My oldest daughter stayed home sick today. She’s never in her life been sickly, but recently she’s shown some signs. It started in early August, as she entered tenth grade, with a cold that morphed into bronchitis. She’s an honor student on an IB track. She’s smart, but not gifted. She works hard to get good grades. She’s also a year-round soccer player. However, unlike academics, she’s a gifted athlete. Still, thanks to her strong work ethic, she works hard at soccer too. Her club team this fall is not good. It’s a new team with no familiarity and zero chemistry in a season when college scouts come to games. At school she’s taking physics and is struggling mightily with it. Something’s just not clicking. She’s stressed. I see it. And it seems like that stress is manifesting as physical illness.

Don’t get me wrong, it’s not like she’s bedridden. She has played all but one game (her last game) with bronchitis and has performed admirably in spite of the circumstances. Another parent even remarked last weekend how he felt bad for her because he thought she should be on a better team. At school she’s doing great in everything except physics. And not being able to master it is taking its toll.

I sense her mounting pressure to conform. When you’re on a bad team, you don’t get noticed, and you don’t get a scholarship. When you fail a class, you screw up your GPA and you don’t get into the right college to take the right major to get the right job with the right car and the right house and a perfect husband and two beautiful daughters that you raise to do the same things you did. “It’s the machine,” I told her this morning. “And you have to understand that everything you’re going through right now will A) pass, and B) not matter in a few years. Hell, I can’t even recall one teacher’s name from my high school years. And it’s not because I’m old, or that I went to five high schools, but rather that it turned out … it wasn’t that important. The best thing you can take away from high school is how you handle adversity. Because it’s all around you. You’ve just got to forget about all the big plans they shove down your throat, do the best you can, and then let things go. You’ll be amazed at the outcome.”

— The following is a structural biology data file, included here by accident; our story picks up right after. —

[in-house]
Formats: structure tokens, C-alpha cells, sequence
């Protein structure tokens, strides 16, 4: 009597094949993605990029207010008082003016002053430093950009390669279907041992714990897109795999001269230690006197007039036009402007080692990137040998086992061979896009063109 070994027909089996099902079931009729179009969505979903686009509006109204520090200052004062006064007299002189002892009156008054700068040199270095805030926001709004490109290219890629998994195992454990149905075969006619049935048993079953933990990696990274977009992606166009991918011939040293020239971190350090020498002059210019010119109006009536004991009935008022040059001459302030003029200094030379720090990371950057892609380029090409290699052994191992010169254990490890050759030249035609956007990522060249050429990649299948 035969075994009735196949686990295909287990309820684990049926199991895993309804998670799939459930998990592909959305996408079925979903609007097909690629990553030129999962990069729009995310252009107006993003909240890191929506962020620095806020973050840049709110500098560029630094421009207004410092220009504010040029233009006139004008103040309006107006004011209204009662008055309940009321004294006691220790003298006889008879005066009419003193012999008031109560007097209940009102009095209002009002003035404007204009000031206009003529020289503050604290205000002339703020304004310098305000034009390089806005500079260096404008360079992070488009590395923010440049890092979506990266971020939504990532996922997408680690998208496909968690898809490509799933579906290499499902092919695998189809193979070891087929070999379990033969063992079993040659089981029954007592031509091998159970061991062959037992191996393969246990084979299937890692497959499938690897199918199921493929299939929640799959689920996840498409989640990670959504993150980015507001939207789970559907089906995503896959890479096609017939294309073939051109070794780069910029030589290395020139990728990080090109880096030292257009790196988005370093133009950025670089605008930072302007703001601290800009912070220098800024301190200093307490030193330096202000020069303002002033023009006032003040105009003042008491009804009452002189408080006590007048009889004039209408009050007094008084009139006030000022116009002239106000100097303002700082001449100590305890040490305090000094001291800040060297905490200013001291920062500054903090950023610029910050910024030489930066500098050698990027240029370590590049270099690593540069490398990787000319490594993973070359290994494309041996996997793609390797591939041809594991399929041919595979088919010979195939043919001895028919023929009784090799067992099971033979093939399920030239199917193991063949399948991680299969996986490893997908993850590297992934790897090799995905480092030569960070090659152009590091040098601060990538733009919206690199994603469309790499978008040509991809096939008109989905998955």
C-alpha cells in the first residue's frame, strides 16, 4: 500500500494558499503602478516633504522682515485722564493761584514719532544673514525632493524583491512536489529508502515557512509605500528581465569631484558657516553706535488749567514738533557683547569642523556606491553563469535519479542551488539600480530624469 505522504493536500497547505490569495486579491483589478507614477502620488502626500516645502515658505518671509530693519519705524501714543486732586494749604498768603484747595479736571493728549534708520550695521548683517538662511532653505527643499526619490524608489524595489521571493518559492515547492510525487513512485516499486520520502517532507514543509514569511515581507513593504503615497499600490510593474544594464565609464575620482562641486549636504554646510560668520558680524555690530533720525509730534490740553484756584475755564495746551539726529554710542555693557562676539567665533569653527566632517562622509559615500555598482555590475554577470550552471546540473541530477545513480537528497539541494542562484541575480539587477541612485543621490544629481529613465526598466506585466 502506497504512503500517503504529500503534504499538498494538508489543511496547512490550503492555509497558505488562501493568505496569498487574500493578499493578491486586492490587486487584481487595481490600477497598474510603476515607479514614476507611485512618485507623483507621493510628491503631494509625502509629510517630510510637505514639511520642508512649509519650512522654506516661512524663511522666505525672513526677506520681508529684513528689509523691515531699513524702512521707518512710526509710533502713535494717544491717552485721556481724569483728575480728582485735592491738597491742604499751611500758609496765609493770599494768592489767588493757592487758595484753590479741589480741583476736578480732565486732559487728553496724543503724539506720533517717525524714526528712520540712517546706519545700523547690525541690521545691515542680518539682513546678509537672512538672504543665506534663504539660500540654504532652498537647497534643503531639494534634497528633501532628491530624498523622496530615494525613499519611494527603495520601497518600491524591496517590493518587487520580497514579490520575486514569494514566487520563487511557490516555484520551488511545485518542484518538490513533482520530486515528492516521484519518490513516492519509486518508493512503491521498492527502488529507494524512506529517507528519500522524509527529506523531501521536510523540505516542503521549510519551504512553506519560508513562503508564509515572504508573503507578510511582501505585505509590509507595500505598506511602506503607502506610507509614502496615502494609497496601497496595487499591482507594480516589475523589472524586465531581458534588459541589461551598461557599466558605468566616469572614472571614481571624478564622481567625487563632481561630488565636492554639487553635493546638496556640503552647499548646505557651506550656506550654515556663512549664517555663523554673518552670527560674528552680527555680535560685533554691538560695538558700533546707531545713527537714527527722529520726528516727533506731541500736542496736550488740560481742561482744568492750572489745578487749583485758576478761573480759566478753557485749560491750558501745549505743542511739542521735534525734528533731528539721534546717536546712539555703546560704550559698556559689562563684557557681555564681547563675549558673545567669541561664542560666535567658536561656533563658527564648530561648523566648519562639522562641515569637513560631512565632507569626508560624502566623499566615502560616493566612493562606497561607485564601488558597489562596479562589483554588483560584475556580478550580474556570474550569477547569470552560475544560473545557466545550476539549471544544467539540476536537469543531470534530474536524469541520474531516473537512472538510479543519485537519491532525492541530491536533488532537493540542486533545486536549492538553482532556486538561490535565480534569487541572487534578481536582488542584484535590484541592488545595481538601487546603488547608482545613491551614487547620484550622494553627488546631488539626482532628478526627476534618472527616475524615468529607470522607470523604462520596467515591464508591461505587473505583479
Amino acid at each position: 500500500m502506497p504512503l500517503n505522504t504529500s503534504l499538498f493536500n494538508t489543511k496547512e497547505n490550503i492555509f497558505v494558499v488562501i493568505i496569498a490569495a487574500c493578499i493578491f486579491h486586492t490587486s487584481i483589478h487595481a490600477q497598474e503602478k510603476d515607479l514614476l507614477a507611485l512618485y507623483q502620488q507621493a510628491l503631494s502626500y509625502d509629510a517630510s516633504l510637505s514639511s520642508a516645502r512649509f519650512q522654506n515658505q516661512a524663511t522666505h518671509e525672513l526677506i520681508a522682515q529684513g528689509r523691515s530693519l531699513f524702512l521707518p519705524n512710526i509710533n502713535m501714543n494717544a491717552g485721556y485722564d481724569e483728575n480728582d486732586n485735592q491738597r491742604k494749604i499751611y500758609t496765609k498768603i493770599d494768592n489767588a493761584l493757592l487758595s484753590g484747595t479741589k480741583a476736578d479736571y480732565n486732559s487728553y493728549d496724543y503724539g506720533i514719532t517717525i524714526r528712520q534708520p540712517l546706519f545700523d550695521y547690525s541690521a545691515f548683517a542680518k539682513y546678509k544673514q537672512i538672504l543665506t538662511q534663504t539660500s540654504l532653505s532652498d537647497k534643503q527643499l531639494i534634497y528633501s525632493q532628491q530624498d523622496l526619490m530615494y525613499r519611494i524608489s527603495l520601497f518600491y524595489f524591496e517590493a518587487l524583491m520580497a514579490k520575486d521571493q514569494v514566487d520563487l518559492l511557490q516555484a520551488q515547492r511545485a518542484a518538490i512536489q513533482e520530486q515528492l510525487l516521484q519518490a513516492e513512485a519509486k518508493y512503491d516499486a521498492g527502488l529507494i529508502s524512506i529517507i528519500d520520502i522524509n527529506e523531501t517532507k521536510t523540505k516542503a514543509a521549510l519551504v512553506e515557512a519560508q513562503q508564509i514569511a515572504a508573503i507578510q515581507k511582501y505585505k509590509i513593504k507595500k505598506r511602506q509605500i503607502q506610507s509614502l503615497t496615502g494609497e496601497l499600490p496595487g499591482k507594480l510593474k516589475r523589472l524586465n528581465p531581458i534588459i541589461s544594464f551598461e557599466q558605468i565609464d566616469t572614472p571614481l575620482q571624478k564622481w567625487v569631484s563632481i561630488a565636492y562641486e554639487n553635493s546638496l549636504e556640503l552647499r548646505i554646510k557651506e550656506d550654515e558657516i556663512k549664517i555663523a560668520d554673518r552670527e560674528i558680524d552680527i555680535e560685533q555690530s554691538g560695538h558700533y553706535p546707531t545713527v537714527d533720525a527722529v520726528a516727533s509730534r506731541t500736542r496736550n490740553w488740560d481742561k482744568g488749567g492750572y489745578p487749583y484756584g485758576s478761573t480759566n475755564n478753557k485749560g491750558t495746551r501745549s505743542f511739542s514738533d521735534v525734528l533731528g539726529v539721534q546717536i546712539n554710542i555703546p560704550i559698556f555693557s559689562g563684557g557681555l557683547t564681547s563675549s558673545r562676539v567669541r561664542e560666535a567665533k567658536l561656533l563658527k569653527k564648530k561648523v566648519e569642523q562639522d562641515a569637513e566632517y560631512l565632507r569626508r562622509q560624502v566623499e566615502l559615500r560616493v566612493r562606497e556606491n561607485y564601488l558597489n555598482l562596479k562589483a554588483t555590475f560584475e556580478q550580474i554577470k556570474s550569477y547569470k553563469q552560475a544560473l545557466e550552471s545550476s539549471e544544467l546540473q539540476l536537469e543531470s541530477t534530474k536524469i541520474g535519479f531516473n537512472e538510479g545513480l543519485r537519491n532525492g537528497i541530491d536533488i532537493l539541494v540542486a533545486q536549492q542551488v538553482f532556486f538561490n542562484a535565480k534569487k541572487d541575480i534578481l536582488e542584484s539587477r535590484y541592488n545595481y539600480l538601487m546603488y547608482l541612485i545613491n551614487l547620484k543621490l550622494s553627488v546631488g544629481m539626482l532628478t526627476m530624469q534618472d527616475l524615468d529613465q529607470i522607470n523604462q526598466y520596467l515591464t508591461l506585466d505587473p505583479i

So of course she’s now at her grandmother’s house wrapped in a blanket, studying. It’s pervasive, man–this need to conform. Despite having a father who talks up the alternative. Despite parents who met under the most amazing circumstances, light years away from following the book of life. These pressures are real and they can kick your ass and control your life if you’re not careful.

It’s heartbreaking to have watched such a beautiful child so full of wonder and imagination morph so quickly and seamlessly into a teenager who feels the same kind of pressure as a CEO.

The machine is real. Even for tenth graders. And by God I will not sit by and watch it pull people I love away from me. Long ago I convinced her mother, which gives me hope she’ll consider the alternative path when everyone else is falling into line.



James Mitchem

Dear Cubs Fans
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Jim Mitchem

Writer. Father to daughters. Husband. Ad man. Raised by wolves. @jmitchem on twitter. First novel, Minor King, out now.